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‘Business as usual’ for mandating Sustainable ICT

Posted by: , Posted on: - Categories: Defra digital, Digital transformation

Chris Howes - Defra group Chief Digital and Information Officer

The Greening Government Commitments (GGCs) 2021-2025. published in October sets out actions that UK government departments and their partner organisations will take to reduce their impacts on the environment in the period 2021 to 2025. This includes specific carbon reduction targets for individual departments.

A brand new headline commitment states that everyone must report on the progress against the outcomes of the GGC ICT and Digital Services Strategy 2020-2025. This includes three key outcomes for net zero, the circular economy and to improve supply chain issues and transparency.

Progress will be measured through annual assessments of their ICT/digital carbon footprints, resources, and policy/strategy implementation. This will help to ensure they are meeting their sustainability commitments for the key areas and that departmental budget forecasting  and spend, is aligned to sustainability outcomes.

And there’s more…….
In the words of the famous Irish comedian, Jimmy Cricket, “and there’s more”. With reporting fixed, we had to focus on a change to how government designs and delivers ICT. One of the key mechanisms for this is the Cabinet Office/Government Digital Service managed Technology Code of Practice. This now includes a new point twelve –‘Make your technology sustainable’ - which is all about increasing sustainability throughout the lifecycle of your technology.

Last month we updated the Spend Controls and the Technology Code of Practice to include sustainability outcomes. Essentially this means sustainability should also be a key factor for any new project or programme.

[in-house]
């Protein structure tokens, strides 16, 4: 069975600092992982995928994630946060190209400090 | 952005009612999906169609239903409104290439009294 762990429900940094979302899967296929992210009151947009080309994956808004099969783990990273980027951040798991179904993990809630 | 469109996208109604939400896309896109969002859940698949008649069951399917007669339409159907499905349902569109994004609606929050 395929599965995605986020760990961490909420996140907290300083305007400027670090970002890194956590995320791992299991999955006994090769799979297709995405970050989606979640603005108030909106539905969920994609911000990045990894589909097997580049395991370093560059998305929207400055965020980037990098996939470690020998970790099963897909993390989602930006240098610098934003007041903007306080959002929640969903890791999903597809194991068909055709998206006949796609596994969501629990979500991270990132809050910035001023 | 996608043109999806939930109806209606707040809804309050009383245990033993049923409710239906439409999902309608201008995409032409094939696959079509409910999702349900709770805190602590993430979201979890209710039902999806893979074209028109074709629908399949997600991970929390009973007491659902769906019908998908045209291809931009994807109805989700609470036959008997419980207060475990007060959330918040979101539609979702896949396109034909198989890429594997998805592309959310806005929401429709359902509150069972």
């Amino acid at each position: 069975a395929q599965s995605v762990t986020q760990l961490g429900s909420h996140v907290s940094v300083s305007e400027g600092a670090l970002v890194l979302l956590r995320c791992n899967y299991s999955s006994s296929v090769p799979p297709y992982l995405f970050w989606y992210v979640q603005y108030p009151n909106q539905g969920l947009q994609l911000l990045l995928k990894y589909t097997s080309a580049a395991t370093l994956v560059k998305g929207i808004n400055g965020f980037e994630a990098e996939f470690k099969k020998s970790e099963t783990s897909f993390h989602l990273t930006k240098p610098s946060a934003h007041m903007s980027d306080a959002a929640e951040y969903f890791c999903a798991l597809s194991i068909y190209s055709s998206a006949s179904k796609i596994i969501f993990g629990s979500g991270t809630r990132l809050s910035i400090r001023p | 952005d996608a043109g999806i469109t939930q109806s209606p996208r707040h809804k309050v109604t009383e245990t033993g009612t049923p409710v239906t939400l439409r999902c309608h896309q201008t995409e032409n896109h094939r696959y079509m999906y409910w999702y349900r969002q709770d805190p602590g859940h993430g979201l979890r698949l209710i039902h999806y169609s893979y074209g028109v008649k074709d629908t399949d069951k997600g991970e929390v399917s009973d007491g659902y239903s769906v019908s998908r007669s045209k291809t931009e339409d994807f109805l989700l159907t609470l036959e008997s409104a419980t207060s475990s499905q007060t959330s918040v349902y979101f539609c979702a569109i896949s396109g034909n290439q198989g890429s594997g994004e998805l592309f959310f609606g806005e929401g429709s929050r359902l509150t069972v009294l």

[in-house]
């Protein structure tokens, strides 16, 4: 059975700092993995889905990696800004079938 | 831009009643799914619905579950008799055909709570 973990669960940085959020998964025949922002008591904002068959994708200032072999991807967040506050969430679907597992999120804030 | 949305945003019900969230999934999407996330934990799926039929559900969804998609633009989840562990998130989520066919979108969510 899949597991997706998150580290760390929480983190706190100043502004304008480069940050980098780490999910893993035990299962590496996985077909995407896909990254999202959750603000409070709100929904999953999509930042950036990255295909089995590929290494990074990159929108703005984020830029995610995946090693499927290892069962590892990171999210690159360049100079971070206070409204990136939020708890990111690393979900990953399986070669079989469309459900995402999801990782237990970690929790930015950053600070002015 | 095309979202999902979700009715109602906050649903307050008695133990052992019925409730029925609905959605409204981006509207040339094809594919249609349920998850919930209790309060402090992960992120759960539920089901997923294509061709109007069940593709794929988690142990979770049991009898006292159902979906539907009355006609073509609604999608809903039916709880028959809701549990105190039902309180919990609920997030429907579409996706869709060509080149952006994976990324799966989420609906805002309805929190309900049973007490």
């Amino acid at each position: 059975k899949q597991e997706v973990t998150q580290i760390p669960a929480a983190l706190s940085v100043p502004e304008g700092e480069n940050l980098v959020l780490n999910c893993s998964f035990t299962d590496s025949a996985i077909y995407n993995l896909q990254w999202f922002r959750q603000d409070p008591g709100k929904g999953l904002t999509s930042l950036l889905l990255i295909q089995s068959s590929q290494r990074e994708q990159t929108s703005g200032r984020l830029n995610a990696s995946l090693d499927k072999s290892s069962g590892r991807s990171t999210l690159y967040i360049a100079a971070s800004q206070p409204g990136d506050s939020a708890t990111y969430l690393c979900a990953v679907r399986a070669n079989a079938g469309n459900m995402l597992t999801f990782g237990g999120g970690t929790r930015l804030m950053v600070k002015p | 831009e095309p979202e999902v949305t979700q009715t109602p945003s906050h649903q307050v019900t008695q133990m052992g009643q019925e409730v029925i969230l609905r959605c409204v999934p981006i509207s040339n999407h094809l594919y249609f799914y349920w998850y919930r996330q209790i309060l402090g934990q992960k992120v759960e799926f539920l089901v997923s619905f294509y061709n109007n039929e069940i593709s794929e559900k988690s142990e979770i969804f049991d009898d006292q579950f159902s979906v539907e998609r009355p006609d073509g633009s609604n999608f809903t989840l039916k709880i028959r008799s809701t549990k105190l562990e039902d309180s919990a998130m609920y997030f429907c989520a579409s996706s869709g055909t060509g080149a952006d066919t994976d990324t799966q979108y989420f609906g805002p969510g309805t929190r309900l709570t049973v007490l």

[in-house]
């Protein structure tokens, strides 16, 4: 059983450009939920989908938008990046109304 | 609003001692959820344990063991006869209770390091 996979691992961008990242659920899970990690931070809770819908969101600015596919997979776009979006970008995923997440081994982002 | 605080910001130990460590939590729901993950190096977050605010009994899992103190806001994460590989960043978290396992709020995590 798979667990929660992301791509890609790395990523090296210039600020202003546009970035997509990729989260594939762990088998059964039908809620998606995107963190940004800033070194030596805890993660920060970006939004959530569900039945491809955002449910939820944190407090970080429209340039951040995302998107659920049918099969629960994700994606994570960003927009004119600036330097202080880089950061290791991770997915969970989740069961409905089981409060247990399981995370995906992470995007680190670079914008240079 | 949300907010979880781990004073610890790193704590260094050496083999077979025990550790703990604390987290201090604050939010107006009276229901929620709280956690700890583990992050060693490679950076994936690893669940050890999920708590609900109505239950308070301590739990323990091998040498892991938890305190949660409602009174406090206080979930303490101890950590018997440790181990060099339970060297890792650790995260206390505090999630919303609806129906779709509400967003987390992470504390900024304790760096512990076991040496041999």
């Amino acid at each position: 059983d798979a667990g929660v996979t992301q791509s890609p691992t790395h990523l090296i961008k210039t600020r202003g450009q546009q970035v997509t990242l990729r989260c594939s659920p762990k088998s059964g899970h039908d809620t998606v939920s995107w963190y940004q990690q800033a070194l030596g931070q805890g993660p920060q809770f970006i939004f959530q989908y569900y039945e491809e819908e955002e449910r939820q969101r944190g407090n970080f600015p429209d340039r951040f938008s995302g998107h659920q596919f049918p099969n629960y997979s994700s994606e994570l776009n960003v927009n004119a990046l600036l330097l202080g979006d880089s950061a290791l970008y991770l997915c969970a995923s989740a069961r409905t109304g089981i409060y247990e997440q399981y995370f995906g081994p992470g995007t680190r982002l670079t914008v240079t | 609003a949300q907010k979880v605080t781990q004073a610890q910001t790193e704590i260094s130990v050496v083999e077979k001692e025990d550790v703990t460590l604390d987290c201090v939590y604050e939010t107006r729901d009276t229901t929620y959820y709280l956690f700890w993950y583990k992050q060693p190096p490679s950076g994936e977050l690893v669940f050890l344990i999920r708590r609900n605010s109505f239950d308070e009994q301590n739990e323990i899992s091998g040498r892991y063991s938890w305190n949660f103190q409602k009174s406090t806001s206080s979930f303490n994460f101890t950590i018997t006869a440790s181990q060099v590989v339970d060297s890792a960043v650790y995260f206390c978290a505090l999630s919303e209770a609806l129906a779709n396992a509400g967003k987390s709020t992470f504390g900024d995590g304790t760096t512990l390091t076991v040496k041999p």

What does this mean?
In a nutshell, for any departmental digital projects and programmes to get approval from Cabinet Office to spend money on any new digital service (that meets a £100,000 threshold for digital and £1000,000 for technology), you will need to meet the outcomes defined in the Greening Government ICT and Digital Services Strategy (net zero, circular economy, social value, modern slavery etc). If you don't, then you will not pass.

The cross-government group, the Sustainable Technology Advice & Reporting (STAR), will be able to assist all departments, agencies, and bodies with this new approach. For those already involved in the STAR, you are well versed in creating policy, strategy, and materials within your own organisations.

The ‘bottom line’
As a result of all this work, projects and programmes MUST now show they have considered and assessed sustainability impacts and benefits of ICT/Digital from the start. The more sustainable the solution, the easier it will be to pass spend controls. And at the end of the year, you can report all the good work in the updated GGCs.

For years this work, managed by the STAR community across UK Government, has been a "nice to have" and "best endeavours". It is now Minister-supported and mandated and moving towards business as usual. Thank you to everyone who has helped make this happen, you know who you are.

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  1. Comment by Ryan Bark posted on

    This is great news! It's starts with ambition and making a roadmap towards action sharing knowledge and build partnerships. COP26 helped on that journey.

    This is an example how the Dutch Government started tackling the e-waste topic by helping government agencies procuring "Green IT" and making end-user devices e-waste neutral.

  2. Comment by John Laban posted on

    The open source tech route to a sustainable digital infrastructure is explained simply in my training session from New Zealand.

    Plus a keynote address about the UK Government and open source technologies